Tag Archives: Godard

Les Cousins – Chabrol takes the French New Wave on a descent to Hell.

Backed with money inherited by his wife, Chabrol wrote, produced and directed Le Beau Serge in 1958, a film often cited as the first New Wave feature. Shot over nine weeks in Sardent, using natural light and real locations, the film portrays a detailed picture of working class life in a bleak provincial village. Reflecting the influence of both […]

Céline and Julie go boating – The quiet achiever of the French new wave goes epic.

How does one describe a film that encompasses the entire world in its enormity? This is easily one of my all time favourite films.  I love it for nostalgic reasons and I love it for itself. It is a holy epic, pure in its revelations, uncompromising in its commitment to its own depth. There is so much to say […]

Contempt – Enjoy a little Avant-Godard

“’The cinema,’ Andre Bazin said, ‘substitutes for our gaze a world that corresponds to our desires.’ Contempt is a story of this world.” I just cried my way through a third viewing of Contempt (Le Mépris) a film I never ever tire of. I know there are some vague problems with this film – it doesn’t have […]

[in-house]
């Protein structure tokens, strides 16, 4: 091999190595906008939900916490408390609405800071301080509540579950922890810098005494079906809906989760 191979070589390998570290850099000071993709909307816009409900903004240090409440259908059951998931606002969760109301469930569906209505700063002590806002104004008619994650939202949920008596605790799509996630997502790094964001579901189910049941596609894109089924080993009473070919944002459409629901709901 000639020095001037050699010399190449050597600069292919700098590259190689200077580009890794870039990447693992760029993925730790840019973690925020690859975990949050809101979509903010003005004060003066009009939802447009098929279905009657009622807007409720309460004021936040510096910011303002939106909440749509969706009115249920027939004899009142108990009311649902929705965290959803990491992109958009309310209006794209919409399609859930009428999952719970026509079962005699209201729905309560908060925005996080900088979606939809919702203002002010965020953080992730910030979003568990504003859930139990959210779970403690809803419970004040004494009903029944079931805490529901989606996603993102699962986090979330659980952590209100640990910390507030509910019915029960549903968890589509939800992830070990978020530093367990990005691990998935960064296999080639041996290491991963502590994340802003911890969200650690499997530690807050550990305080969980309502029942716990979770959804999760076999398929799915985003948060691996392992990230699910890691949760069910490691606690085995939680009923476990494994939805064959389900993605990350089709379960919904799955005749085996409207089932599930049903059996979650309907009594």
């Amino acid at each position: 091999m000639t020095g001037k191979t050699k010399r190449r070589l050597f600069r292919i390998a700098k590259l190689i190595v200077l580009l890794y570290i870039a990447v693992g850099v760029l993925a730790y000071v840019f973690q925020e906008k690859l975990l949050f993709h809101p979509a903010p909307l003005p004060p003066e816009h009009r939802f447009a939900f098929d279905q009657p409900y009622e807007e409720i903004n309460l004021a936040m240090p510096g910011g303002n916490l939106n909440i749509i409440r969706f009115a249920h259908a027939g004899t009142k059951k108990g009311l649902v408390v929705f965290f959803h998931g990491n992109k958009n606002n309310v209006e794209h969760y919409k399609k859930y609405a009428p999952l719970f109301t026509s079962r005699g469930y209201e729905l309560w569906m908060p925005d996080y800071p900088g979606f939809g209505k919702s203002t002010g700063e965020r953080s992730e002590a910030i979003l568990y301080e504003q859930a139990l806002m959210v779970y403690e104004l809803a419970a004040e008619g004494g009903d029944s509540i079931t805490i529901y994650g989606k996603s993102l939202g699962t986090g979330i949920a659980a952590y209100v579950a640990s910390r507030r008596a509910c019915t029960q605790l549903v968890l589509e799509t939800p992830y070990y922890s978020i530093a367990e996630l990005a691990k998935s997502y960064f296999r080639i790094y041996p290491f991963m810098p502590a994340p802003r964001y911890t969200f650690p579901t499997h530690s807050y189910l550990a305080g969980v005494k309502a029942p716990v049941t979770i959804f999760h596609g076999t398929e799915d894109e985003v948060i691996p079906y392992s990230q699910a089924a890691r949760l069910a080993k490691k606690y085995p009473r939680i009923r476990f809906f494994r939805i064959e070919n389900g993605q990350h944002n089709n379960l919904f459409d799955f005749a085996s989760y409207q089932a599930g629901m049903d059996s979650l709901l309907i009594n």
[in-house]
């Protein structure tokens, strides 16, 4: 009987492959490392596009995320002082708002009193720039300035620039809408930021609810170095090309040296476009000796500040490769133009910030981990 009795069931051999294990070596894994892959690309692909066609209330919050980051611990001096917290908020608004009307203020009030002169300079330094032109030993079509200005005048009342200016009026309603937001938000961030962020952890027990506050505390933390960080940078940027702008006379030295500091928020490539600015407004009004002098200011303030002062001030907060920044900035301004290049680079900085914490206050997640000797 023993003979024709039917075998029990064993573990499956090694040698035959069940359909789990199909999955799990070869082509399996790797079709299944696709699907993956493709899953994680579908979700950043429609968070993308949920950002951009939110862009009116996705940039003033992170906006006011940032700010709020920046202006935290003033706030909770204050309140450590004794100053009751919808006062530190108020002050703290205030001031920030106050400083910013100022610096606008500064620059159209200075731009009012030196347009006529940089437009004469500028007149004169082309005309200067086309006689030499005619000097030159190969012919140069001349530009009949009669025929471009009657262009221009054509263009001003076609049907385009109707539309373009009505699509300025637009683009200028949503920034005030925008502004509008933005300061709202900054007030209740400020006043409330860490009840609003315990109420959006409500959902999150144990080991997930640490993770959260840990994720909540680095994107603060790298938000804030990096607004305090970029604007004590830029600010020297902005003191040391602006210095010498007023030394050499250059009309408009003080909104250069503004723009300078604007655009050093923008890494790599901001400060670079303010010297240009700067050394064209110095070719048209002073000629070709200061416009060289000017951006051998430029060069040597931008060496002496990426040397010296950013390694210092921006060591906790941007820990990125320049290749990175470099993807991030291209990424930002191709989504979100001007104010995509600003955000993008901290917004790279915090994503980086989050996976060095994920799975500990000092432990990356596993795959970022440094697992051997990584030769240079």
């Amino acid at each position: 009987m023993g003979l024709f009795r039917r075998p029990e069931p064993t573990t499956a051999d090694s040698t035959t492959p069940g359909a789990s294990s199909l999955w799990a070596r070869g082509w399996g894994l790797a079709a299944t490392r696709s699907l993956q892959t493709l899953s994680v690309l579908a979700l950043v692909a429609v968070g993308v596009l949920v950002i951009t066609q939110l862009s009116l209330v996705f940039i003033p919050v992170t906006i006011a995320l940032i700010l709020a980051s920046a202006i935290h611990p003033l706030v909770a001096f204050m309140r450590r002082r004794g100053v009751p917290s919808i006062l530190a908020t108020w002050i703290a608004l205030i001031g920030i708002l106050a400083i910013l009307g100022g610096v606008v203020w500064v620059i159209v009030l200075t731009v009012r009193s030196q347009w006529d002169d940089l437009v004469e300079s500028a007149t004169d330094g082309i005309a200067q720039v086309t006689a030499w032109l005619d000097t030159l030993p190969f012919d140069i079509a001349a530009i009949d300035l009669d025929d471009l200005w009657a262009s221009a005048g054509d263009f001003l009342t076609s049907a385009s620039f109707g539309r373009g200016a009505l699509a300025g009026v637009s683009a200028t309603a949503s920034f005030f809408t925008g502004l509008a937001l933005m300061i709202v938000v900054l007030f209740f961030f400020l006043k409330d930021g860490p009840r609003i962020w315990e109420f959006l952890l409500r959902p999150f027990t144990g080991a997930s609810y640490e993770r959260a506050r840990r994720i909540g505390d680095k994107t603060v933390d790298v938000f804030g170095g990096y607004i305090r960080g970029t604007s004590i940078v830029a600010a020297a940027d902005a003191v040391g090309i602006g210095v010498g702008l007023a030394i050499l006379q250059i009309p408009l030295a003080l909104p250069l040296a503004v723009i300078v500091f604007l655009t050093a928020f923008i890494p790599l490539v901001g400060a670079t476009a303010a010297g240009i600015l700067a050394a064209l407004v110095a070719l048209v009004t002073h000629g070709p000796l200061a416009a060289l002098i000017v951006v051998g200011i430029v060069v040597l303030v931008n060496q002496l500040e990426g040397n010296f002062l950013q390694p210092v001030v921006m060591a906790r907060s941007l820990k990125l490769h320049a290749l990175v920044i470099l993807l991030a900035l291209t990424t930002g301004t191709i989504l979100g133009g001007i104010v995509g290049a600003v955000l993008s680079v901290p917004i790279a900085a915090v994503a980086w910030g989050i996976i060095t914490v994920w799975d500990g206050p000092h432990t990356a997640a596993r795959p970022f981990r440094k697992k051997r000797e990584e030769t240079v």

Au Hasard Balthazar: Life in a world that hates us.

In New York City at the moment there is a Bresson retrospective and I am insanely jealous – what wouldn’t I give to be in New York to see this at the Forum at the moment (besides the obvious – the cash to get there)! One of the films on offer will be Au Hasard […]

Jules and Jim: Genius locked away in a moment in time.

There are many ways to appreciate a Francoise Truffaut film. In this respect he is the aesthetes greatest friend. There is never the moral simplicity we see in a Bresson film or the obtuse avantgarde we see in Godard. Truffaut is an artist who makes films he thinks are beautiful. Jules and Jim is an […]